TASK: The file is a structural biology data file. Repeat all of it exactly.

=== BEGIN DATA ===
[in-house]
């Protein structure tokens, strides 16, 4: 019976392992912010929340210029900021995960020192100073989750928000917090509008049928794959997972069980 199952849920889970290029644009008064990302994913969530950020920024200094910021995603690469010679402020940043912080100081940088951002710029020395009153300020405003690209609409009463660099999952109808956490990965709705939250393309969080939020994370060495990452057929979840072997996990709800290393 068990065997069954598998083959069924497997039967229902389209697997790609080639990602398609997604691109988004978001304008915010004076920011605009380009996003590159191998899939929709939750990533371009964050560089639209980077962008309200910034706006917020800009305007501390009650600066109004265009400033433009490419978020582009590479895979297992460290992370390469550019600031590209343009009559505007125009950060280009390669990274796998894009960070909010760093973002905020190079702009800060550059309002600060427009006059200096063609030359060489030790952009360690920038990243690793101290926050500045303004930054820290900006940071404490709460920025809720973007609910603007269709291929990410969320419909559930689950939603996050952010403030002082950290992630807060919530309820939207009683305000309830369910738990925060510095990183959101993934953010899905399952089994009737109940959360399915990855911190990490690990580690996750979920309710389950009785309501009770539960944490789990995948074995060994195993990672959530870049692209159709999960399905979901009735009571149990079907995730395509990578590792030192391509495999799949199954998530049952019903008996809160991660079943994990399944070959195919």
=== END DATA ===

[in-house]
């Protein structure tokens, strides 16, 4: 019976392992912010929340210029900021995960020192100073989750928000917090509008049928794959997972069980 199952849920889970290029644009008064990302994913969530950020920024200094910021995603690469010679402020940043912080100081940088951002710029020395009153300020405003690209609409009463660099999952109808956490990965709705939250393309969080939020994370060495990452057929979840072997996990709800290393 068990065997069954598998083959069924497997039967229902389209697997790609080639990602398609997604691109988004978001304008915010004076920011605009380009996003590159191998899939929709939750990533371009964050560089639209980077962008309200910034706006917020800009305007501390009650600066109004265009400033433009490419978020582009590479895979297992460290992370390469550019600031590209343009009559505007125009950060280009390669990274796998894009960070909010760093973002905020190079702009800060550059309002600060427009006059200096063609030359060489030790952009360690920038990243690793101290926050500045303004930054820290900006940071404490709460920025809720973007609910603007269709291929990410969320419909559930689950939603996050952010403030002082950290992630807060919530309820939207009683305000309830369910738990925060510095990183959101993934953010899905399952089994009737109940959360399915990855911190990490690990580690996750979920309710389950009785309501009770539960944490789990995948074995060994195993990672959530870049692209159709999960399905979901009735009571149990079907995730395509990578590792030192391509495999799949199954998530049952019903008996809160991660079943994990399944070959195919």